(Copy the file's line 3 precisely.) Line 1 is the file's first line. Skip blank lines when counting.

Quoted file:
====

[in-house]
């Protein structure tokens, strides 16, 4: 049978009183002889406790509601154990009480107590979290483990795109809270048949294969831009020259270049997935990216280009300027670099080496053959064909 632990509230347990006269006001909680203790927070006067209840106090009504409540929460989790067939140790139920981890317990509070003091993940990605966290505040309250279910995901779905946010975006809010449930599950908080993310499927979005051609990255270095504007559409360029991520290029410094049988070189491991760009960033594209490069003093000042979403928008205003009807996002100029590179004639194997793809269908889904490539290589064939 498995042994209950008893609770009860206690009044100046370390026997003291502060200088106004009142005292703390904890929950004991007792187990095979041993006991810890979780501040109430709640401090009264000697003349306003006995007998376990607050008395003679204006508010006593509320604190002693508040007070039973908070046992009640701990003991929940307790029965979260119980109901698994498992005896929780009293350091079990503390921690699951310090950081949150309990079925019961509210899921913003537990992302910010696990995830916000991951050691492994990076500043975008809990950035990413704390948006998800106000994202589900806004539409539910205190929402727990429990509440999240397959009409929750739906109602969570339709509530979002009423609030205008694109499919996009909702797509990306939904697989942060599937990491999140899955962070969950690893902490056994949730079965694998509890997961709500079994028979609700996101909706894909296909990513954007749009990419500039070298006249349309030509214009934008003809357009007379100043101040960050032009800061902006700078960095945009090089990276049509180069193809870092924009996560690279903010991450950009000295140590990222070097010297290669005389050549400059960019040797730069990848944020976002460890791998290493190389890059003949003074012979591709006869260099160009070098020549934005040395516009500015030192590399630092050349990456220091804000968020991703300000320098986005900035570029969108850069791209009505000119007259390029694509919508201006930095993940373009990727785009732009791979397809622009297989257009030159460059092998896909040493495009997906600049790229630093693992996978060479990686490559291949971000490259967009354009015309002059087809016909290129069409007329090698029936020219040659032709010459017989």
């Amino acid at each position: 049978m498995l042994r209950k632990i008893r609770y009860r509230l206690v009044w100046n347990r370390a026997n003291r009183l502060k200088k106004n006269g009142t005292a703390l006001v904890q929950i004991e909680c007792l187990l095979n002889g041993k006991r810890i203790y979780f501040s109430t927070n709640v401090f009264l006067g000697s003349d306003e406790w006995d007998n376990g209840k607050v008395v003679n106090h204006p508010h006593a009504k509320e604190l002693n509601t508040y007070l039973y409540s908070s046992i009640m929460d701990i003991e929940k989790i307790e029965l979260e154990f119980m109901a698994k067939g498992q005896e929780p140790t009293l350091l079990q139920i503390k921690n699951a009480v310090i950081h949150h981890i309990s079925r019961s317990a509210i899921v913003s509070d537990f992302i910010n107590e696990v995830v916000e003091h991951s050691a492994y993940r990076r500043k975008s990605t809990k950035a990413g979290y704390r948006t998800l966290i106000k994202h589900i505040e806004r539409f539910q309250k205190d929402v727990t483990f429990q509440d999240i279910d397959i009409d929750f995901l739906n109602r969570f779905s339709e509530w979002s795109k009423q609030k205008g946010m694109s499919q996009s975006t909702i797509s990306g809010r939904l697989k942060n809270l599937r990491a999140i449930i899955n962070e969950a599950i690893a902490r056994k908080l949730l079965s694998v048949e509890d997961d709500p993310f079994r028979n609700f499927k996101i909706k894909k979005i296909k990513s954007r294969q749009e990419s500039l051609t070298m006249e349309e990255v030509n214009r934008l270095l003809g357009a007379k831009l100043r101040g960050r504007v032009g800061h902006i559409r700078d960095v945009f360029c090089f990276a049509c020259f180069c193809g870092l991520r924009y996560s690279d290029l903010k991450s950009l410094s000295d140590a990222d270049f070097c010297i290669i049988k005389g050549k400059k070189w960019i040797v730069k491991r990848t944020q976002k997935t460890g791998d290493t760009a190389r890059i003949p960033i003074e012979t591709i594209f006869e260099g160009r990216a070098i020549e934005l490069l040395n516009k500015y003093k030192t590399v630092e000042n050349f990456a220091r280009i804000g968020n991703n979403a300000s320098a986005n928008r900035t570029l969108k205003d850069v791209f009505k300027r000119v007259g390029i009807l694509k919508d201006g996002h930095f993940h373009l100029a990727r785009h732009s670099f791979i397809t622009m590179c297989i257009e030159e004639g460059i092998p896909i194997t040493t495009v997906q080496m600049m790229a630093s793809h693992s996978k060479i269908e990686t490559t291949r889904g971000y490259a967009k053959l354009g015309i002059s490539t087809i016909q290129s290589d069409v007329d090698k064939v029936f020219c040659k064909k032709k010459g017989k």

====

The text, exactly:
């Amino acid at each position: 049978m498995l042994r209950k632990i008893r609770y009860r509230l206690v009044w100046n347990r370390a026997n003291r009183l502060k200088k106004n006269g009142t005292a703390l006001v904890q929950i004991e909680c007792l187990l095979n002889g041993k006991r810890i203790y979780f501040s109430t927070n709640v401090f009264l006067g000697s003349d306003e406790w006995d007998n376990g209840k607050v008395v003679n106090h204006p508010h006593a009504k509320e604190l002693n509601t508040y007070l039973y409540s908070s046992i009640m929460d701990i003991e929940k989790i307790e029965l979260e154990f119980m109901a698994k067939g498992q005896e929780p140790t009293l350091l079990q139920i503390k921690n699951a009480v310090i950081h949150h981890i309990s079925r019961s317990a509210i899921v913003s509070d537990f992302i910010n107590e696990v995830v916000e003091h991951s050691a492994y993940r990076r500043k975008s990605t809990k950035a990413g979290y704390r948006t998800l966290i106000k994202h589900i505040e806004r539409f539910q309250k205190d929402v727990t483990f429990q509440d999240i279910d397959i009409d929750f995901l739906n109602r969570f779905s339709e509530w979002s795109k009423q609030k205008g946010m694109s499919q996009s975006t909702i797509s990306g809010r939904l697989k942060n809270l599937r990491a999140i449930i899955n962070e969950a599950i690893a902490r056994k908080l949730l079965s694998v048949e509890d997961d709500p993310f079994r028979n609700f499927k996101i909706k894909k979005i296909k990513s954007r294969q749009e990419s500039l051609t070298m006249e349309e990255v030509n214009r934008l270095l003809g357009a007379k831009l100043r101040g960050r504007v032009g800061h902006i559409r700078d960095v945009f360029c090089f990276a049509c020259f180069c193809g870092l991520r924009y996560s690279d290029l903010k991450s950009l410094s000295d140590a990222d270049f070097c010297i290669i049988k005389g050549k400059k070189w960019i040797v730069k491991r990848t944020q976002k997935t460890g791998d290493t760009a190389r890059i003949p960033i003074e012979t591709i594209f006869e260099g160009r990216a070098i020549e934005l490069l040395n516009k500015y003093k030192t590399v630092e000042n050349f990456a220091r280009i804000g968020n991703n979403a300000s320098a986005n928008r900035t570029l969108k205003d850069v791209f009505k300027r000119v007259g390029i009807l694509k919508d201006g996002h930095f993940h373009l100029a990727r785009h732009s670099f791979i397809t622009m590179c297989i257009e030159e004639g460059i092998p896909i194997t040493t495009v997906q080496m600049m790229a630093s793809h693992s996978k060479i269908e990686t490559t291949r889904g971000y490259a967009k053959l354009g015309i002059s490539t087809i016909q290129s290589d069409v007329d090698k064939v029936f020219c040659k064909k032709k010459g017989k």